The implementation of remove_if might call the find_if algorithm first to search an element in the container, which satisfies the predicate. Its implementation might be something like this:

template<class _FwdIt, class _Pr> inline
_FwdIt remove_if(_FwdIt _First, _FwdIt _Last, _Pr _Pred)
{
  // remove each satisfying _Pred
  _First = find_if(_First, _Last, _Pred);

  if (_First == _Last)
    return (_First);    // empty sequence, all done
  else
  {
    // nonempty sequence, worth doing
    _FwdIt _First1 = _First;
    return (remove_copy_if(++_First1, _Last, _First, _Pred));
  }
}

And the signature of the find_if algorithm may be something like this:

template<class _InIt, class _Pr> inline
_InIt find_if(_InIt _First, _InIt _Last, _Pr _Pred)

Take a look at the last parameter of this function predicate; it is passed by value, not by reference, in this function and this is exactly required by the standard. Therefore, its ( thepredicate's) copy is created, which is passed in the find_if algorithm. So, this predicate is different than what is passed in the remove_if algorithm. In short, one copy of the predicate is responsible for removing the third element and the other copy of the predicate is responsible for removing the sixth element. Note that 9 is not removed from the list; this means it doesn't remove all elements whose position is a multiple of the third.

On the other hand, if the implementation of the remove_if algorithm is something like this, its behavior is different.

template<class _FwdIt, class _Pr> inline
_FwdIt remove_if(_FwdIt _First, _FwdIt _Last, _Pr _Pred)
{
  // remove each satisfying _Pred
  for (; _First != _Last; ++_First)
    if (_Pred(*_First))
      break;

  if (_First == _Last)
    return (_First);    // empty sequence, all done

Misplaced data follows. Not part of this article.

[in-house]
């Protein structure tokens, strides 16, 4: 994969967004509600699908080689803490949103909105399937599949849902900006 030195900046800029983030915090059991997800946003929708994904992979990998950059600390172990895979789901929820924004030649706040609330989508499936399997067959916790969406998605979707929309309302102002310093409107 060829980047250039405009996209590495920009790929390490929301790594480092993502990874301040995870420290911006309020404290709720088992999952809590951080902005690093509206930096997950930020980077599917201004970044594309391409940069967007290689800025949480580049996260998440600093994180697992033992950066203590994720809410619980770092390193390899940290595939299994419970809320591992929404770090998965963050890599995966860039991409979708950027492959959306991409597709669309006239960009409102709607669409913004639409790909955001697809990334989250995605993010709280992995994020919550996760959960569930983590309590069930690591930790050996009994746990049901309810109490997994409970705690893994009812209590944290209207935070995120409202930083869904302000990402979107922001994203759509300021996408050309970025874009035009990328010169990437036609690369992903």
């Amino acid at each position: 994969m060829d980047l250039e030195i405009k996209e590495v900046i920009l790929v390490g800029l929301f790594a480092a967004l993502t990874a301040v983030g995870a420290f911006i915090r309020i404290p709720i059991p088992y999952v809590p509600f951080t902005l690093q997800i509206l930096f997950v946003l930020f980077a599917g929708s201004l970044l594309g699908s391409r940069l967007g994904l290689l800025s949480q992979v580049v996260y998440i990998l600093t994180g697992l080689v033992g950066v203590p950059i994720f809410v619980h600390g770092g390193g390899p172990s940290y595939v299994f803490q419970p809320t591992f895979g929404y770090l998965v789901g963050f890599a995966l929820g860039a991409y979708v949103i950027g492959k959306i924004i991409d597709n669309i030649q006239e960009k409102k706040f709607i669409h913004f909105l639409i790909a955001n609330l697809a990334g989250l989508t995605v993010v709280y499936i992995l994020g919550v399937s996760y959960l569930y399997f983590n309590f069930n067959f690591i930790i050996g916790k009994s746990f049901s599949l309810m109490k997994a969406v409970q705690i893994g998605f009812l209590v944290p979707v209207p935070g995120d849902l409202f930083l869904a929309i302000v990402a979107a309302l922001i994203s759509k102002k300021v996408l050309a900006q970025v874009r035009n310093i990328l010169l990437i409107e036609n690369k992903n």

else
  {
    // nonempty sequence, worth doing
    _FwdIt _First1 = _First;
    return (remove_copy_if(++_First1, _Last, _First, _Pred));
  }
}

Then, the output of the program is something like this:

1 2 4 5 6 7 8 9

That is equal to the function pointer predicate. The other possible solution is to pass the predicate by reference in the find_if algorithm, but this is not what the standard requires. It is not specified in the standard how to implement the remove_if algorithm; therefore, vendors of the library are free to choose any method.

References

  1. [ISO98] International Standard Programming Language C++ ISO/ICE 14882 1998
  2. [JOS99] The C++ Standard Library: A Tutorial and Reference. Nicolai M. Josuttis 1999


About the Author

Zeeshan Amjad

C++ Developer at Bechtel Corporation. zamjad.wordpress.com

Comments

  • What the article shows

    Posted by Legacy on 01/12/2004 12:00am

    Originally posted by: Yves

    I think that the article shows one thing very clearly:
    "Do not rely on unspecified behaviour."

    I checked through the standard (latest version with amendments) and could find nothing that would indicate that you could not use predicates with a state in STL algorithms. It's not the internal state of the predicate that's at fault here, but the fact that it assumes that a) it will not be copied and b) the fact that remove_if will check each element from left to right. Anyways, regarding your question, I've seen that all implementations I've come across first call find_if, so they all produce the 1 2 4 5 7 8 9 sequence. This with VC6 and VC7 Dinkumware, STLPort and gcc's implementation of STL.

    This said, it seems like a very bad idea to use a predicate like the one in the article for the obvious reason that the implementation is not specified by the standard. For bidirectional iterators, remove_if could just as well start at the end of the sequence e.g. without violating the requirements. If the article shows one thing it's that the only thing you can rely on in STL is the specified behaviour. If it's not specified, it can be implemented in any way and so be not portable across different STL implementations.

    So in essence, it's not that remove_if is not portable, but that the predicate Zeeshan uses is non-portable. It relies on a particular behaviour that is not specified.

    Reply
  • Doesn't the result "1 2 4 5 7 8 9" violate the standard then?

    Posted by Legacy on 01/09/2004 12:00am

    Originally posted by: kevinHall

    It seems to me that the version of remove_if that produces "1 2 4 5 7 8 9" would be violating the standard then. Is this a correct assessment?

    Also, what STL version produced the "1 2 4 5 7 8 9" result? Is it some popular STL version? Would it happen to be the original STL that ships with MSVC 6.0?

    Reply